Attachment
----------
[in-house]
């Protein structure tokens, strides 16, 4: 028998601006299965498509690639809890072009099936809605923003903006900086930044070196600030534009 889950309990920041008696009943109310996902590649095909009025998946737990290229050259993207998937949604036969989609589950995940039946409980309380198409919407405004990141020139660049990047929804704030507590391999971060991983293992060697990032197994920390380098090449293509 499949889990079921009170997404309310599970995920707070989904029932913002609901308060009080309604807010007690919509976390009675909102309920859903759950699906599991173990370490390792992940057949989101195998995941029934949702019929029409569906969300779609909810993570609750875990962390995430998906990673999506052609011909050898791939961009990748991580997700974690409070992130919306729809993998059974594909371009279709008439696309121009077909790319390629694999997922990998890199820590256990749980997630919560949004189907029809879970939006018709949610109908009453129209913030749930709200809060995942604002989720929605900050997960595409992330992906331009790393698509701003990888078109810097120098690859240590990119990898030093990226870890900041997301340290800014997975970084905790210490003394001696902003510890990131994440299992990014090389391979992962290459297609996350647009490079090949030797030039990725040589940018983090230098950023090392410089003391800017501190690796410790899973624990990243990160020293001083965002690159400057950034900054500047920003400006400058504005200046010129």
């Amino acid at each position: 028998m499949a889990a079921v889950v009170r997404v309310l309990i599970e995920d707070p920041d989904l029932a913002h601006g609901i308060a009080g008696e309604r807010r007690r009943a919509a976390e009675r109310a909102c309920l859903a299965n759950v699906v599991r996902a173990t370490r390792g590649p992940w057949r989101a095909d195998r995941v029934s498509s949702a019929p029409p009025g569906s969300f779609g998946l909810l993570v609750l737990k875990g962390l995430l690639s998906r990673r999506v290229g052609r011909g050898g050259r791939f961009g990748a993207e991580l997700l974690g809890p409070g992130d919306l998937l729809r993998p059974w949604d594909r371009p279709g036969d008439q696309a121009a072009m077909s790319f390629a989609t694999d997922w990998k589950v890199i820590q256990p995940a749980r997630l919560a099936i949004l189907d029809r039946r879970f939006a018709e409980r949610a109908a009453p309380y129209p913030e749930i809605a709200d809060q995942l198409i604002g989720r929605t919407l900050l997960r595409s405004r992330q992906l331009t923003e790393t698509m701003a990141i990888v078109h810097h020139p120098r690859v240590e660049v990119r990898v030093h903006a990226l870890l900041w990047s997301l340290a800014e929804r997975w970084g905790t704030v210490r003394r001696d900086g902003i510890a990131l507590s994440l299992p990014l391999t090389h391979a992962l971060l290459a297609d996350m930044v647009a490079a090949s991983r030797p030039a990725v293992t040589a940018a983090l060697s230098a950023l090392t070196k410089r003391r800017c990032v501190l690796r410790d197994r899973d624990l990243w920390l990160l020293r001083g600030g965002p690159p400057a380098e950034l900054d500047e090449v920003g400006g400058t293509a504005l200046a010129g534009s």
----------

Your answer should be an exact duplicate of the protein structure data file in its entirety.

[in-house]
């Protein structure tokens, strides 16, 4: 028998601006299965498509690639809890072009099936809605923003903006900086930044070196600030534009 889950309990920041008696009943109310996902590649095909009025998946737990290229050259993207998937949604036969989609589950995940039946409980309380198409919407405004990141020139660049990047929804704030507590391999971060991983293992060697990032197994920390380098090449293509 499949889990079921009170997404309310599970995920707070989904029932913002609901308060009080309604807010007690919509976390009675909102309920859903759950699906599991173990370490390792992940057949989101195998995941029934949702019929029409569906969300779609909810993570609750875990962390995430998906990673999506052609011909050898791939961009990748991580997700974690409070992130919306729809993998059974594909371009279709008439696309121009077909790319390629694999997922990998890199820590256990749980997630919560949004189907029809879970939006018709949610109908009453129209913030749930709200809060995942604002989720929605900050997960595409992330992906331009790393698509701003990888078109810097120098690859240590990119990898030093990226870890900041997301340290800014997975970084905790210490003394001696902003510890990131994440299992990014090389391979992962290459297609996350647009490079090949030797030039990725040589940018983090230098950023090392410089003391800017501190690796410790899973624990990243990160020293001083965002690159400057950034900054500047920003400006400058504005200046010129």
């Amino acid at each position: 028998m499949a889990a079921v889950v009170r997404v309310l309990i599970e995920d707070p920041d989904l029932a913002h601006g609901i308060a009080g008696e309604r807010r007690r009943a919509a976390e009675r109310a909102c309920l859903a299965n759950v699906v599991r996902a173990t370490r390792g590649p992940w057949r989101a095909d195998r995941v029934s498509s949702a019929p029409p009025g569906s969300f779609g998946l909810l993570v609750l737990k875990g962390l995430l690639s998906r990673r999506v290229g052609r011909g050898g050259r791939f961009g990748a993207e991580l997700l974690g809890p409070g992130d919306l998937l729809r993998p059974w949604d594909r371009p279709g036969d008439q696309a121009a072009m077909s790319f390629a989609t694999d997922w990998k589950v890199i820590q256990p995940a749980r997630l919560a099936i949004l189907d029809r039946r879970f939006a018709e409980r949610a109908a009453p309380y129209p913030e749930i809605a709200d809060q995942l198409i604002g989720r929605t919407l900050l997960r595409s405004r992330q992906l331009t923003e790393t698509m701003a990141i990888v078109h810097h020139p120098r690859v240590e660049v990119r990898v030093h903006a990226l870890l900041w990047s997301l340290a800014e929804r997975w970084g905790t704030v210490r003394r001696d900086g902003i510890a990131l507590s994440l299992p990014l391999t090389h391979a992962l971060l290459a297609d996350m930044v647009a490079a090949s991983r030797p030039a990725v293992t040589a940018a983090l060697s230098a950023l090392t070196k410089r003391r800017c990032v501190l690796r410790d197994r899973d624990l990243w920390l990160l020293r001083g600030g965002p690159p400057a380098e950034l900054d500047e090449v920003g400006g400058t293509a504005l200046a010129g534009s």